HUCK first half- In the beginning of HUCK, we were very excited to run two great waterfalls, and we knew that we would run maybe one or two rivers that we had already ran. Well, as far as those rivers go, we ran the Ocoee River (with the Olympic section). After that, we did not know what we had coming. We were all thinking of some rivers that we had heard of that were around the area, but with the Mystery Machine, nowhere was too far of a drive. We drove all the way to West Virginia to push our limits in the New River Gorge that was well worth making the long trip here. Paddling this river allowed us to expand our paddling capabilities and get our first taste of what big water is all about. With world class paddling instructors, such as Jez, Andrew, Bryan and Doug, there is always something new to learn, no matter where you are whether you are on land or water. As we do all of this, we are having the time of our lives, while learning new and useful things. We are looking forward to the excitement of running another new river, and we know that everyday will be a surprise. So far, on HUCK, we have all improved a great bit, and we know that this will continue for the next few days.

Joey (Huck Camper)

Huck the Southeast Day 4 New River Gorge, West Virginia
July 27th, 2009

Huck day 4- this morning we woke up left our things where they were, ate. After which Ben then made us play a game of silent football where we earned shirts and extra oatmeal. The instructors gave us a makeshift whitewater safety course. We worked on some z-drags, general rope work. Each one of us then stepped up and pulled the Subaru with a z-drag. After which we ate our lunch and hopped on the New again today, we went back to the new for some more new experiences today was a little higher water, about 5900 cfs. On one of the first rapids Bryan paddled into a massive hole and got worked for up to 20 seconds and swam out everyone worked hard to help Bryan get to the end of the rapid. Later on one the rapids I had been working all day to catch a good wave on the fly and when I did I heard Andrew screaming for me and after a couple seconds Patrick came down the rapid and got sandwiched in between me and Andrew as we stopped for snickers Andrew took his feet out of his boat and we challenged him to go down the last rapid like that. We got to the rapid he set himself up, and as I got off the last wave to see Andrew going down the waves perfectly halfway out of his boat he was barely even trying, it was hilarious. After that we got out packed the trailer and headed back to the campsite.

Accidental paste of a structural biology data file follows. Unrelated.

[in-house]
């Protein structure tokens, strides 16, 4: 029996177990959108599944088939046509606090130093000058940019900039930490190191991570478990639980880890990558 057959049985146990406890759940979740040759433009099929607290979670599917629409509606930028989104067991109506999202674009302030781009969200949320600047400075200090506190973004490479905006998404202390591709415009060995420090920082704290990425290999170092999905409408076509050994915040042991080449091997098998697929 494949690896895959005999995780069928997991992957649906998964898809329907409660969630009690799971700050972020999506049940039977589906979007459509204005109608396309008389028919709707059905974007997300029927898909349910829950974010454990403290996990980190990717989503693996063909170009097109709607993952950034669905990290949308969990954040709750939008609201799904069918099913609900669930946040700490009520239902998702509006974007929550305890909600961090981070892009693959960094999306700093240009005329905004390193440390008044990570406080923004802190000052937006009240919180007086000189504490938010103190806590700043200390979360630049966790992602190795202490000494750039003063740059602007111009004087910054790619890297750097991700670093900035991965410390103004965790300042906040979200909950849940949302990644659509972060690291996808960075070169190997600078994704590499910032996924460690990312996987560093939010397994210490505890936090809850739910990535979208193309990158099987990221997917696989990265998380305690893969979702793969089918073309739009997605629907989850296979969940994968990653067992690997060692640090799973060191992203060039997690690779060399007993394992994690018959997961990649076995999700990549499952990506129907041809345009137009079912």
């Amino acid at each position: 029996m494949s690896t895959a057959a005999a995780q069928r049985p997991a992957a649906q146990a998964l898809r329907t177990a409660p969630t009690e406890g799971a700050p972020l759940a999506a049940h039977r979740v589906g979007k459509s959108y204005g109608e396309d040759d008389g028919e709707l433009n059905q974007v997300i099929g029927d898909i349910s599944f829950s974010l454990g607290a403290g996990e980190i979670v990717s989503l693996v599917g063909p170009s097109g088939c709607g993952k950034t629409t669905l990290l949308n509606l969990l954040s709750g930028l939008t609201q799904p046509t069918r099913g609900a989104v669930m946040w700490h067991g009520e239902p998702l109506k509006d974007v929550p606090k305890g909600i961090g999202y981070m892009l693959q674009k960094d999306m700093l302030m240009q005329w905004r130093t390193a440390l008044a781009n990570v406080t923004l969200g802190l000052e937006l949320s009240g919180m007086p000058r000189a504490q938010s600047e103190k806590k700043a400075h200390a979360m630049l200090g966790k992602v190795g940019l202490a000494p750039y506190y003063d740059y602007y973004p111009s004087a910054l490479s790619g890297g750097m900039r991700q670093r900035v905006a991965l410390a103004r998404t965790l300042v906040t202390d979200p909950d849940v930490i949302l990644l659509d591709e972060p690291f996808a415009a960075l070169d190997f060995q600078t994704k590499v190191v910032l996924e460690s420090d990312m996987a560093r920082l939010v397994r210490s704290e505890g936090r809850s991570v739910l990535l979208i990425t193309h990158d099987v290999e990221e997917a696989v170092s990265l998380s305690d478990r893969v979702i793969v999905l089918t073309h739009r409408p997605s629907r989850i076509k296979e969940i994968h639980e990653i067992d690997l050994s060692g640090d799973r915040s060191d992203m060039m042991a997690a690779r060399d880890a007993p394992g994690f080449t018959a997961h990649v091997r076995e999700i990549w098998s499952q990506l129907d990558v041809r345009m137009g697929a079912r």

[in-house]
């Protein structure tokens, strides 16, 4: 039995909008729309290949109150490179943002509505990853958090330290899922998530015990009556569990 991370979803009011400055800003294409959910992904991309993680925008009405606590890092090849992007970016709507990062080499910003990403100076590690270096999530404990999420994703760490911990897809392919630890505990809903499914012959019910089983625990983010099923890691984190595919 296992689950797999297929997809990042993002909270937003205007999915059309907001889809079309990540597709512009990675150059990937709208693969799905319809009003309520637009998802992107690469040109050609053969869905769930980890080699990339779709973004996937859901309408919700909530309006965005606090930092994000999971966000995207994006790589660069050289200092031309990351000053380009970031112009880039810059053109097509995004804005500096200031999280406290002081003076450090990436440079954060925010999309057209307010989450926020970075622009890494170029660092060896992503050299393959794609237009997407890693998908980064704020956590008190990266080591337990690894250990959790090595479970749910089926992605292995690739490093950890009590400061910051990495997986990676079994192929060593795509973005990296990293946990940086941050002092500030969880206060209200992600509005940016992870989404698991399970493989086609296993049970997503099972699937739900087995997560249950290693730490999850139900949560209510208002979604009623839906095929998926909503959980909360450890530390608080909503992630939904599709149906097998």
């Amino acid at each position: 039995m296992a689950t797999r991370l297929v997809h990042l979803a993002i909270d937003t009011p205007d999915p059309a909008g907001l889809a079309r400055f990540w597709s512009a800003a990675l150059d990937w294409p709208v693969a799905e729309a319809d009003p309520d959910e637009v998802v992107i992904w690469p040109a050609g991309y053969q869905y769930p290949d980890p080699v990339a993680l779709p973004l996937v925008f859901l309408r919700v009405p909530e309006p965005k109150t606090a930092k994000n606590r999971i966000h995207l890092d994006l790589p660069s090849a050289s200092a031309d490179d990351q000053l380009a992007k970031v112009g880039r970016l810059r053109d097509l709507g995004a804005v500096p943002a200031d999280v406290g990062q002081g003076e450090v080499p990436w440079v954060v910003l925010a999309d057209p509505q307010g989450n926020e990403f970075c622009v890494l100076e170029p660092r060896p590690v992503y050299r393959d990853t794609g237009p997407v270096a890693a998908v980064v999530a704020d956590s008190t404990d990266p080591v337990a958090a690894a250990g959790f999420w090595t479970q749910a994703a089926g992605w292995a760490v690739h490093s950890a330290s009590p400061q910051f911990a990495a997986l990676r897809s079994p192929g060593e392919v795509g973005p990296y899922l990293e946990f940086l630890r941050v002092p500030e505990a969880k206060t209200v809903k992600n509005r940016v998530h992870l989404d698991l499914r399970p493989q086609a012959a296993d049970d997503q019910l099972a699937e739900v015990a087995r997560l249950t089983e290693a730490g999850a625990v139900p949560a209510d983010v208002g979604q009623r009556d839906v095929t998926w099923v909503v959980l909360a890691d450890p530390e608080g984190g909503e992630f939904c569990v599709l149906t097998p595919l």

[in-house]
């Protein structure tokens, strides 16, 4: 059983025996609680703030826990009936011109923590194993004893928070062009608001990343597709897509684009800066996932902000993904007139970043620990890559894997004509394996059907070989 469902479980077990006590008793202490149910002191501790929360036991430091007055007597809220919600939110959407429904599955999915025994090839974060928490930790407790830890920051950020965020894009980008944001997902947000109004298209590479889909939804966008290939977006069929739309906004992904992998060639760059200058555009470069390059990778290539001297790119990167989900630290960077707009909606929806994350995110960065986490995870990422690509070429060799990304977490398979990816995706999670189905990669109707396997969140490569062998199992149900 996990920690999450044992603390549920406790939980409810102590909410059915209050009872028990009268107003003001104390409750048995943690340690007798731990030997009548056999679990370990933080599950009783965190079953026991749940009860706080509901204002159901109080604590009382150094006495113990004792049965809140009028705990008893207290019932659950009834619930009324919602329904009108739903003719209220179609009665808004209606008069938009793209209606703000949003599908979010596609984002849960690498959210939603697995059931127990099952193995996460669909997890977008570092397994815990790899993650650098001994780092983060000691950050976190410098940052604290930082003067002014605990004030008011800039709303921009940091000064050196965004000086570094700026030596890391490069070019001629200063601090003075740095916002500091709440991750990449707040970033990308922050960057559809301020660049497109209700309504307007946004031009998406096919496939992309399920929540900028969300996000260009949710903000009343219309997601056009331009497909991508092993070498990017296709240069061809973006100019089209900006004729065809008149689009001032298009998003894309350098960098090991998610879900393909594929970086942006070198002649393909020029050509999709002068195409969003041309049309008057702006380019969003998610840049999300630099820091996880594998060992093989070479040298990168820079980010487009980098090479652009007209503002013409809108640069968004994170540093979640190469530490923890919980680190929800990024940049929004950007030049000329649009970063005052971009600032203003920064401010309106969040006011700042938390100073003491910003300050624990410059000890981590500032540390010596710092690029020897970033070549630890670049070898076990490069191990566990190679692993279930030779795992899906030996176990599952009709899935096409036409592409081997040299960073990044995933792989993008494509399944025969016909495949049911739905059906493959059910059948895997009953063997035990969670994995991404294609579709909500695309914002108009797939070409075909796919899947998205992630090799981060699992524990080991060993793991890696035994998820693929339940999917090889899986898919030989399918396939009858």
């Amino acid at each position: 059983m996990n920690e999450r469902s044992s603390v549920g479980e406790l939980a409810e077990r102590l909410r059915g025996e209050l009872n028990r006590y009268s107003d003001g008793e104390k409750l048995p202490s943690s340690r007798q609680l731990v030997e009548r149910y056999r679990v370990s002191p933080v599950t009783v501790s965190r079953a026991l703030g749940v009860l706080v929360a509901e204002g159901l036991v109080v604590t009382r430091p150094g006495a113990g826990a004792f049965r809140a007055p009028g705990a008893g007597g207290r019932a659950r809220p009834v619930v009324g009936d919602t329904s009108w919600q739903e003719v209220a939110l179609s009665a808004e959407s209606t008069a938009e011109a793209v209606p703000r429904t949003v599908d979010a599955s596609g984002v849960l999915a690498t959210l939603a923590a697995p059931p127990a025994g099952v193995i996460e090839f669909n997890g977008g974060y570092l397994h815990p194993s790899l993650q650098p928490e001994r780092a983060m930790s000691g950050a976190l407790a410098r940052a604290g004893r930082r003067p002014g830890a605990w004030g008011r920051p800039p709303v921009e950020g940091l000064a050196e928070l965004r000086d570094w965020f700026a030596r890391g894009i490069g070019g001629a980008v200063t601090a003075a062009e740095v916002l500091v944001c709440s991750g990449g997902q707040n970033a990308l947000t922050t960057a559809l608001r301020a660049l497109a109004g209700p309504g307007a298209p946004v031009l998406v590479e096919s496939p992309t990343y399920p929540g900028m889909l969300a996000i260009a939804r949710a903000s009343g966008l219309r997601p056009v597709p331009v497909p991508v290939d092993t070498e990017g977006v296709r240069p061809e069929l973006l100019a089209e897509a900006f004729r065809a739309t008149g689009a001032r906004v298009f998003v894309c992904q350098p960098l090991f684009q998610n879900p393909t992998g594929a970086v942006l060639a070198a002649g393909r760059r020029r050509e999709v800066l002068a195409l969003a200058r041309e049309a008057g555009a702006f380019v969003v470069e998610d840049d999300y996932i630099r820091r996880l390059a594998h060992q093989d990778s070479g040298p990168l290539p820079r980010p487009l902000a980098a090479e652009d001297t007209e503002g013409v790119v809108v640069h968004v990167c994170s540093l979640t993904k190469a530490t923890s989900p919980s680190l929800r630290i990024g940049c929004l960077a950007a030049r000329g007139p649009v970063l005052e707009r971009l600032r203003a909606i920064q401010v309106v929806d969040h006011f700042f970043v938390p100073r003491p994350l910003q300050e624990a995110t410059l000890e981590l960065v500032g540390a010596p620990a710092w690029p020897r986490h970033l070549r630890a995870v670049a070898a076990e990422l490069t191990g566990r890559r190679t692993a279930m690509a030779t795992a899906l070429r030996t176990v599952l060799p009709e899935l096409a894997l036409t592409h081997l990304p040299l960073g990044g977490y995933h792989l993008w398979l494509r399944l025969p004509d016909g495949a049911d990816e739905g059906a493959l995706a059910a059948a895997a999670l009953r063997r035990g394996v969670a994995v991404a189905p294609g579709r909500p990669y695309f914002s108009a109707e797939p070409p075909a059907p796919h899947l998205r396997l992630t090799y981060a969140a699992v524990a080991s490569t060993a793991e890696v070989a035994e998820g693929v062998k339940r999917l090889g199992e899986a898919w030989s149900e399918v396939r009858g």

George ( Huck Camper)

Huck the Southeast Day 3
July 27th, 2009

Huck Day 3- Huck Southeast officially became a misnomer today as we left the southeast and traveled to West Virginia. After arriving at the campsite at 1:00 am last night, we got a luxurious five hours of sleep before waking up and getting back on the road. We were all incredibly tired and a little grumpy as we continued to drive north bound for hours on end. We eventually arrived in the paddling Mecca of the Mid Atlantic, Fayetteville, West Virginia. We got out to stretch our legs and then crammed ourselves back into the van… again. Everyone’s boredom rapidly changed to excitement when we arrived in the New River Gorge. We had a ton of fun in this river with massive amounts of water and huge standing waves. Thanks to the rain that the area had been getting, the river was a bit higher than the ones in North Carolina and Tennessee. By the time we got to the take out beneath the massive arch bridge, we were all exhausted. We were slowly hauling our way up the steep, winding road out of the gorge when suddenly our trailer tire popped. We were all a bit frustrated as we realized that we would have another late night. When we arrived at the campsite, we faced the challenge that we have had with every meal so far, digging through the coolers and trying to find things that go together. We lost our menu and now have dozens of random ingredients. Late that night, Ben Williams brought up Paul Raymond after he overcame a bad case of pneumonia. The whole group was thrilled to have the two join us. After quickly greeting them everyone went straight to bed, exhausted.

Day 2 Huck Southeast
July 26th, 2009

HUCK DAY 2: Today started with waking up and immediately packing the van. The plan was to eat at the house but the food was left in the trailer by the Nantahala Out Door Center. Therefore, we packed the van and headed to pick up the trailer and Andrew Holcombe. Once we were on the road, the excitement to begin paddling increased. However, we made a little detour before we arrived at the river and stopped at Wal-Mart for a little scavenger hunt.

We arrived at the Ocoee River at around 11:30 and from there the fun began. We started by running part of the Olympic section which was a great surprise for all the campers because no one from Falling Creek has been able to run this section. After we finished the Olympic portion of the river, we headed down and ran the lower section that most people were very familiar with from past trips. It was a very long and hard day of kayaking but also very successful. We are now all fed and on our way to are campsite to sleep and get energized for another long fun day of kayaking on another anonymous river.

Michael (Huck Southeast Camper)